The Third Sunday in Lent Sermon by Saint Francis by the Sea Rector, The Rev. Claudia Wyatt Smith on March 19, 2017:

The Saint Francis by the Sea Full 10 am service on March 19, 2017, the Third Sunday in Lent:

In the Full Service you are able to hear some of the Sunday School children sing as the service began! (Photo by John Higgins)

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A Special Lenten Tradition

At the Ash Wednesday services, Rev. Claudia Smith explained the huge copper bowl at the Baptismal Font:

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There’s Snow Business Like Snow Business…

What do you do with Fresh Snow??

The Sunday School Children of St. Francis by the Sea in Blue Hill, Maine make Snow-women!

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The Three L’s of Lent

Embracing a Life of Meaning is the title of this year’s Ecumenical Lenten Lunch and Learn program. Drawing on the wisdom of best-selling author Kathleen Norris providing her unique viewpoint through short video presentations, the group will look more closely at the following topics: Belief Matters: Why does belief matter? To what do we give our hearts? What is the core message of what we believe―creeds or commitment? To what extent is to believe also “to belove”?

· The Bible Matters: The Bible is our collective story. How isimg_1418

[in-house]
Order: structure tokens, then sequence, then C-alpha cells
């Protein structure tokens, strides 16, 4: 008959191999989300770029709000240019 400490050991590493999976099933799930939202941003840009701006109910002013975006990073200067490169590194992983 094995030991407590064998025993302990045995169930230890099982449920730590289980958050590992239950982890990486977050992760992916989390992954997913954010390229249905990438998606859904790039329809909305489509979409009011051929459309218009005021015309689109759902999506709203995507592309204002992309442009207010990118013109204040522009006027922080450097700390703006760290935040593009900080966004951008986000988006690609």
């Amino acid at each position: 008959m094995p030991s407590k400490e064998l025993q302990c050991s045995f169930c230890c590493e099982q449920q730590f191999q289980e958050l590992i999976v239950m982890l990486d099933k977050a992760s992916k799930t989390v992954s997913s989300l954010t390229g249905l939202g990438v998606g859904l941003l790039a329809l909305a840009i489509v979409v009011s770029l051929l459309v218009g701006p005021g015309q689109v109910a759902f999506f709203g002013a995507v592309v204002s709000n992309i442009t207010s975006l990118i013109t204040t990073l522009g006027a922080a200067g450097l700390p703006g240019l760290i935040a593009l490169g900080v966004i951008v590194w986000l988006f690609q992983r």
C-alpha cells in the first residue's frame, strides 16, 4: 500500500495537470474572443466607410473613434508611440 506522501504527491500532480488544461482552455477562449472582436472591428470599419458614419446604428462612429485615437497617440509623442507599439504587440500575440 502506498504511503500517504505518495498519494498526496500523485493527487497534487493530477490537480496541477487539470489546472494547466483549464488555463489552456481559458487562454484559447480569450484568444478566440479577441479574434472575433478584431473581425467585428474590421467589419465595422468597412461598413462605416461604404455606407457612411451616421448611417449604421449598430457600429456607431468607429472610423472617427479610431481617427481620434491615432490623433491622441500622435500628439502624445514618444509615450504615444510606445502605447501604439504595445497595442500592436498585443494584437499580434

that story reflected in our daily lives? What is it about the
Bible that always seems to address our present moment?

· Community Matters: In community, individualism and
imperfection meet grace and acceptance. What is our part in
the Body of Christ?

· Place Matters: In what ways is faith set within the physical
space of home, church, land and people?

· We Matter: What it means to remain in God’s image and to
counter our selfishness by embracing the world and its needs?

The group will each week for one hour beginning at noon and alternating between  The First Congregational church of Blue Hill and St Francis by the Sea Episcopal Church. A light lunch will be provided by the hosting congregation at no charge. The third session will be held at the Congregational Church this Thurs., March 23th. All are invited to attend.

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A Life Hack for Faith and Action

At a time when many are discerning how to live-out their faith in their daily lives, the current Adult Form is looking to the teachings of Jesus for guidance by reading together Fr. John Dear’s newest book titled The Beatitudes of Peace.beatitudes-of-peace

“The Beatitudes are the hope and prayer and vision of Jesus…the blueprint for Christian discipleship, the job description of every Christian,” says John Dear.